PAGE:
According to the International Monetary Fund, global economic growth is set to rebound this year and expand by 6%, the fastest expansion since 1980. Also according to the IMF's forecast, global economic growth will slow down in 2022, as it expects a 4.4% expansion.
Last year, the global GDP fell by 3.3%, mainly due to the economic crisis caused by the advance of the COVID-19 virus. So far, 133,057,504 individuals around the world have been infected with the virus, while the death toll stands at 2,887,206. The most affected country is the United States, with 31,560,438 cases and 570,260 total deaths, followed by Brazil, India, France and Russia.
China will certainly lead the global economic recovery, as its GDP is expected to grow by 8.4% this year, and by 5.6% in 2022. Another Asian country that is expected to recover significantly is Japan, which is expected to grow by 3.3% this year and 2.5% next year.
Among Western countries, the United States will lead economic growth, as its economy will expand by 6.4% this year, the fastest expansion since 1984, and by 3.5% next year. In the same way, the Eurozone economy will expand by 4.4% this year and will advance by 3.8% in 2022.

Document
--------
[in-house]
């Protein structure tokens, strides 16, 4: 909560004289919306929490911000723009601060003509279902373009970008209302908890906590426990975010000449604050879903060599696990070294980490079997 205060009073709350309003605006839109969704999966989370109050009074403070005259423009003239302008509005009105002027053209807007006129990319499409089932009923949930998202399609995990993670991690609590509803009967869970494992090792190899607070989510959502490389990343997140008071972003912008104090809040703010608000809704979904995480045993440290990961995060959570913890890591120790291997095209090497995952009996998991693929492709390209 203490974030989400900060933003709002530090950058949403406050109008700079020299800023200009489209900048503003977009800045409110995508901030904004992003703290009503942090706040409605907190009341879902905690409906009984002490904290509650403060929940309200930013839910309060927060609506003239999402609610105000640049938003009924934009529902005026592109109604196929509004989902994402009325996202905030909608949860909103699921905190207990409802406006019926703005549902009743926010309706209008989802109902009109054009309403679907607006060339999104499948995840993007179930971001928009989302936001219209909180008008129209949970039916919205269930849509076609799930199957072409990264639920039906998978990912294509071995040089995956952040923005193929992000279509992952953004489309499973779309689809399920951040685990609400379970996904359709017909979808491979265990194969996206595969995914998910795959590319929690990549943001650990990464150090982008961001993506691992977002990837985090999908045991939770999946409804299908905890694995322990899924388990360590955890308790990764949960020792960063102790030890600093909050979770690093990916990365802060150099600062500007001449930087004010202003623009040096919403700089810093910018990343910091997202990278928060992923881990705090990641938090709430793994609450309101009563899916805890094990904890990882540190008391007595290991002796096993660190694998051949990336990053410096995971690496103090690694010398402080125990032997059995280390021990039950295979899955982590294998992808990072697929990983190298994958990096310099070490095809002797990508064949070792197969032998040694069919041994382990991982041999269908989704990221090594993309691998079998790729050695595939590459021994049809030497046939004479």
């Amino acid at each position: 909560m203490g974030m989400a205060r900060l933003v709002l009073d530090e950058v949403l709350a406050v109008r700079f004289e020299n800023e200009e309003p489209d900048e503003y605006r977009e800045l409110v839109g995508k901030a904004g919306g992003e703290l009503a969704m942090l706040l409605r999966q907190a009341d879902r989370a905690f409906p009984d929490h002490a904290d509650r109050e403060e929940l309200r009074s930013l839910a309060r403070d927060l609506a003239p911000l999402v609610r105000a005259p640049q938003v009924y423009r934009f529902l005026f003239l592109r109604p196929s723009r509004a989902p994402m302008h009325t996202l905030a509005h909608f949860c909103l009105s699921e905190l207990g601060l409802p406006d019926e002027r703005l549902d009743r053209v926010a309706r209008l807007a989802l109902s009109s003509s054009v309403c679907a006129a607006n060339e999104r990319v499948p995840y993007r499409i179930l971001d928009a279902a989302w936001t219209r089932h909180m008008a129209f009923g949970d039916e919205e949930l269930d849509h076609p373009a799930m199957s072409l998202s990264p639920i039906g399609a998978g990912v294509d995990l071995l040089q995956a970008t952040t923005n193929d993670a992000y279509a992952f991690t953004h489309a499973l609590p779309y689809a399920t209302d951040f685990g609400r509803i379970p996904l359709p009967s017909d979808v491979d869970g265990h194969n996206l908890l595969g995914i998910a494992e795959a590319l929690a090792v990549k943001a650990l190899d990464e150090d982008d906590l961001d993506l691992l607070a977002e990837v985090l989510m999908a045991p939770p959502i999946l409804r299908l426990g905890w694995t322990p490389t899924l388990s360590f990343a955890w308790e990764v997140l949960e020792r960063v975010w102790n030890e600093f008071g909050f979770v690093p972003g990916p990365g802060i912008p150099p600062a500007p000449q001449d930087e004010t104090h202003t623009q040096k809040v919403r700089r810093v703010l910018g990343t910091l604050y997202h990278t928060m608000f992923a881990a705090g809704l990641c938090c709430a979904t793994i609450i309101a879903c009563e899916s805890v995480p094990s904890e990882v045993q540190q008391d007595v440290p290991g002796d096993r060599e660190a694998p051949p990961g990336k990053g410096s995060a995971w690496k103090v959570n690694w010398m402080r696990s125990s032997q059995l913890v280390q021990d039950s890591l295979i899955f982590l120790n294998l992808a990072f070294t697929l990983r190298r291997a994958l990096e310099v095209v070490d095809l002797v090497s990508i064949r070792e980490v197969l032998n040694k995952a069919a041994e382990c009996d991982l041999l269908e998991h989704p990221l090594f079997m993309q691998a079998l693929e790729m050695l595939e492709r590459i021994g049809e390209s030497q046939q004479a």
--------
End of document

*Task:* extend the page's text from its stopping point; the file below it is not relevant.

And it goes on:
Current global vaccination efforts and the significant increase in financial aid may be the main reasons behind the economic rebound. Countries like the United States and the United Kingdom have launched aggressive vaccination campaigns, though the European Union is still struggling.
Despite this, economic growth is expected to be uneven. Third-world countries that can't afford to provide financial aid are expected to suffer more consequences of the pandemic, as well as countries that are highly dependent on tourism.
"The outlook presents daunting challenges related to divergences in the speed of recovery both across and within countries and the potential for persistent economic damage from the crisis," commented IMF Chief Economist Gita Gopinath.
Recent gains in terms of poverty reduction will be reversed, as extreme poverty increased significantly last year. According to data released by the World Health Organization, around 119-124 million people have been driven into extreme poverty last year due to the pandemic.
"The COVID-19 pandemic has thrived amid the inequalities in our societies and the gaps in our health systems," commented World Health Organization Director Tedros Adhanom Ghebreyesus.